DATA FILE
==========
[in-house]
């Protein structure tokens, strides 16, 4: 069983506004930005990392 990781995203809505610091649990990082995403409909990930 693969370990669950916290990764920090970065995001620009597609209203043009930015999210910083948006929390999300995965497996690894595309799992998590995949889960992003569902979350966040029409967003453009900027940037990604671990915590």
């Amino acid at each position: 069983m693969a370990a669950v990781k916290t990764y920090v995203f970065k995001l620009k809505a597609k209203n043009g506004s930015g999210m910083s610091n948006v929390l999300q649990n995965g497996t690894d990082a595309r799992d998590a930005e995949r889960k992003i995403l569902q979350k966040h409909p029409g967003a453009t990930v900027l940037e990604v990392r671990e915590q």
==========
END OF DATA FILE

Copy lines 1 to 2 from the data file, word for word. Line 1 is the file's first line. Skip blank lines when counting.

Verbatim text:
[in-house]
């Protein structure tokens, strides 16, 4: 069983506004930005990392 990781995203809505610091649990990082995403409909990930 693969370990669950916290990764920090970065995001620009597609209203043009930015999210910083948006929390999300995965497996690894595309799992998590995949889960992003569902979350966040029409967003453009900027940037990604671990915590």